In Franco Mulakkal’s acquittal judgment, the judge acknowledged the power imbalance between the bishop and the nun, but failed to use that as a crucial lens to understand the nature of sexual violence.

Bishop Franco Mulakkal looks at a book in the foreground, while a nun and police officers can be seen in the backgroundScreengrab
Delve Bishop Franco Case Monday, January 17, 2022 - 13:42

Trigger Warning: This article contains details of sexual assault, which may be triggering for some.

The Additional Sessions Court in Kerala’s Kottayam district established the relationship between Bishop Franco Mulakkal and the nun who accused him of raping her — a fiduciary relationship. Inherently, in a fiduciary relationship — for example, doctor-patient, parent-child, or church-parishioners — one person, called the fiduciary, is in a position of leadership within an institution and is obliged to act in the best interest of the other person, the beneficiary. The scope of this relationship is founded on trust between the two entities/individuals; power of the fiduciary; and confidence or reliance of the beneficiary in the fiduciary’s discretionary power. By virtue of the fiduciary holding certain powers, primarily administrative ones, the beneficiary is peculiarly placed in a vulnerable position in this alliance.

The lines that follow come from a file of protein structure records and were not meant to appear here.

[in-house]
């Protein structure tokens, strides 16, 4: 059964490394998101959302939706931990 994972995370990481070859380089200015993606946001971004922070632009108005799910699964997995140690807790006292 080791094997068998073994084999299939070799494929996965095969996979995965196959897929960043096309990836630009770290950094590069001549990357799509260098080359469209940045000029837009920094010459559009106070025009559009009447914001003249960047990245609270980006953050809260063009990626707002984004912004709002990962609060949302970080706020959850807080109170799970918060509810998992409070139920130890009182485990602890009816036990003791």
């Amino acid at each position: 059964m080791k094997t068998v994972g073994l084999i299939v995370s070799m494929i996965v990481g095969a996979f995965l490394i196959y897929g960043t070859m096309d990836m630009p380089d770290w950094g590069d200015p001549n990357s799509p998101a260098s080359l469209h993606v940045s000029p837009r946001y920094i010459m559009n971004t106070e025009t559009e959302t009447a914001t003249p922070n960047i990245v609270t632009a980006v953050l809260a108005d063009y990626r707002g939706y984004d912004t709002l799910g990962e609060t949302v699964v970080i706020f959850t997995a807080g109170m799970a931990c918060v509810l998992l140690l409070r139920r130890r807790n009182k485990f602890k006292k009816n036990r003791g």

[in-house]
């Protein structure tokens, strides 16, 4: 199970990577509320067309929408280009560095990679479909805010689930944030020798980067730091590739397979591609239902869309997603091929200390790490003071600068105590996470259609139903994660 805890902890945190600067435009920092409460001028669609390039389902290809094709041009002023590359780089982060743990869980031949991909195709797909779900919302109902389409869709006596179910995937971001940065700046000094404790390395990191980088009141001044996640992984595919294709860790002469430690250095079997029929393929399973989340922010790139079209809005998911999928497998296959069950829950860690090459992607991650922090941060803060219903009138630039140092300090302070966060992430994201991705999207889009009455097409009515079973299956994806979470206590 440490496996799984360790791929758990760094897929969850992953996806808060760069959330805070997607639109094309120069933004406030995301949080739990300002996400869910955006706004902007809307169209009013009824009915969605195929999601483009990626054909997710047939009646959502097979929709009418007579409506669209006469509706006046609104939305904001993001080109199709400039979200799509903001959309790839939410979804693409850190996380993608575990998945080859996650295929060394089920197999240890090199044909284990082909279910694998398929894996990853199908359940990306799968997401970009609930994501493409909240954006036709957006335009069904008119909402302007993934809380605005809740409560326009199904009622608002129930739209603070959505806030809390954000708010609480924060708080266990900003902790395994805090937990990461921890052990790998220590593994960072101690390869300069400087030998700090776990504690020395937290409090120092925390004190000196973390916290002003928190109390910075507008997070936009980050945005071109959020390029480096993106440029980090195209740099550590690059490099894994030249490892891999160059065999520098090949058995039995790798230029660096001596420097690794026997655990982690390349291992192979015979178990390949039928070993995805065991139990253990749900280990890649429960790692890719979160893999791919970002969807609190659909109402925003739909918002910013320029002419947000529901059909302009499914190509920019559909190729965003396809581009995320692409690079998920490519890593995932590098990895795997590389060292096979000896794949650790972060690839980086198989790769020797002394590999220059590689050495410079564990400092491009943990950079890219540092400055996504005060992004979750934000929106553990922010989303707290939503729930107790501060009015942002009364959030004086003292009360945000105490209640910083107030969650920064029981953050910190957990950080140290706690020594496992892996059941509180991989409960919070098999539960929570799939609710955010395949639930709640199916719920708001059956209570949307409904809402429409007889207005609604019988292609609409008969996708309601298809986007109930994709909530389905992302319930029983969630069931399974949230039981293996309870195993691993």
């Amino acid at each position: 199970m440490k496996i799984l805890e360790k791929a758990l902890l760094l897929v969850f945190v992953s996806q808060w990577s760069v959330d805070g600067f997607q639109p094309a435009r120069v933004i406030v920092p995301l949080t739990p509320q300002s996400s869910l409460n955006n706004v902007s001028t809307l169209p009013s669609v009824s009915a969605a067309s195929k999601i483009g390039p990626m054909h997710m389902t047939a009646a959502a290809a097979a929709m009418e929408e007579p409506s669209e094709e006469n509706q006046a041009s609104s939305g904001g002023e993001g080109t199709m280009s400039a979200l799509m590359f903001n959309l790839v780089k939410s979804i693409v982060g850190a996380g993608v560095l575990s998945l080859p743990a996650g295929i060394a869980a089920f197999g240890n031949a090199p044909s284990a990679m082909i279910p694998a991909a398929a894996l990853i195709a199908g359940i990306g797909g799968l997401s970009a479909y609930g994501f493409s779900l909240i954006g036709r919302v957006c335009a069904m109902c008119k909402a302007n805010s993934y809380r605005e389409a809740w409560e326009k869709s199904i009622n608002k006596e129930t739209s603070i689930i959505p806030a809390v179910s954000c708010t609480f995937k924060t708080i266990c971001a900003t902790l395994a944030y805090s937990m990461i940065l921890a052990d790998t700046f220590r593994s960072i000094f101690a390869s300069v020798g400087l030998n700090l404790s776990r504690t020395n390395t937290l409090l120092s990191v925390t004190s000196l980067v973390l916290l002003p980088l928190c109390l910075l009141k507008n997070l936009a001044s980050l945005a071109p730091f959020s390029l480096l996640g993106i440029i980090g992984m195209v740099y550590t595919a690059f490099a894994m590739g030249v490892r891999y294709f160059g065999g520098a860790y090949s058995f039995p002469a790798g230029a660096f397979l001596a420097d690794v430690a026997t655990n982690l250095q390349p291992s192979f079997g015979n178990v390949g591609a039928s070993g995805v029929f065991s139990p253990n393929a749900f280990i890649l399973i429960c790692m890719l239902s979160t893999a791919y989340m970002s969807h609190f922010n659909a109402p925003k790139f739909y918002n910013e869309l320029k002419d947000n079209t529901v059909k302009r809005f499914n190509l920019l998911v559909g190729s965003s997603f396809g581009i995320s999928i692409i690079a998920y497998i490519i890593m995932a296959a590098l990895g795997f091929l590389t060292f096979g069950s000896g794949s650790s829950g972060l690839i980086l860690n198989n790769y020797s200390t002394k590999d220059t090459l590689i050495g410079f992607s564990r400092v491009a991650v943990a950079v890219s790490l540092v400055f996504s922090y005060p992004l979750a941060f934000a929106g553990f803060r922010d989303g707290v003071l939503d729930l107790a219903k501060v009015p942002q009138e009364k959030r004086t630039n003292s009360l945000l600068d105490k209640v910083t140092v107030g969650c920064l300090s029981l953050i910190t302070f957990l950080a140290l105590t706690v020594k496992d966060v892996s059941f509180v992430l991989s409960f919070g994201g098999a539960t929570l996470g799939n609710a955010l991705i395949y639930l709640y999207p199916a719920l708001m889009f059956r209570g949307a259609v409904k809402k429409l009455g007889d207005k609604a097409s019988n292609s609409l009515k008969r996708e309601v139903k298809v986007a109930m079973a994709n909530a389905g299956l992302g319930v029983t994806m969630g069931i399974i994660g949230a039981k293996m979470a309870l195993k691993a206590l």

In Franco’s acquittal judgment, Additional Sessions Judge I Gopakumar G acknowledged the power dynamics between the bishop and the nun. However, the court brushed aside this crucial lens to understand the nature of the sexual violence that the survivor brought before the justice system, and attempted to explain. The judge, instead, built his verdict on the survivor’s inconsistencies in her statements, her inability to articulate the sexual crime, her failure to disclose penile penetration during medical examination, in-fighting in the convent, and a disproved illicit relationship, among others. The possible psychological and social forces dictating the allegations were disregarded, thereby disbelieving the survivor.

The survivor nun is part of the Missionaries of Jesus (MJ) congregation, residing at one of its three convents in Kerala, in Kottayam’s Kuravilangad. The principal seat (or office) of the MJ congregation is Jalandhar in Punjab, of which Franco Mulakkal is the bishop. The defence had contended that Franco Mulakkal is not the Supreme Head of the diocese to have a fiduciary relationship with the nun. The court, however, relied on documentary and oral evidence to conclude that Franco Mulakkal, the bishop of the Jalandhar diocese, is indeed the supreme authority, who exercises power over the administrative and disciplinary matters of the MJ congregation and its convents.

The court even touched upon the widely-discussed, menacing characteristic of a fiduciary relationship — the vulnerability or the dominant-subordinate nature. “... All religious heads draw power on their subordinates on the strength of their positions as head of the institution,” it said.

The judge also drew on certain provisions of the Indian Penal Code (IPC) to contextualise the interpretation of “authority.”

“Lust and power often play an equal part in sexual violence. Power inequalities/imbalances, in terms of age, strength and money, often go along with incidents of rape, particularly when the surrounding community allows a veil of silence to cover the behaviour of the predator. Any authority, be it real or ostensible, would come within the scope of the term 'person in authority,’” the judgment said.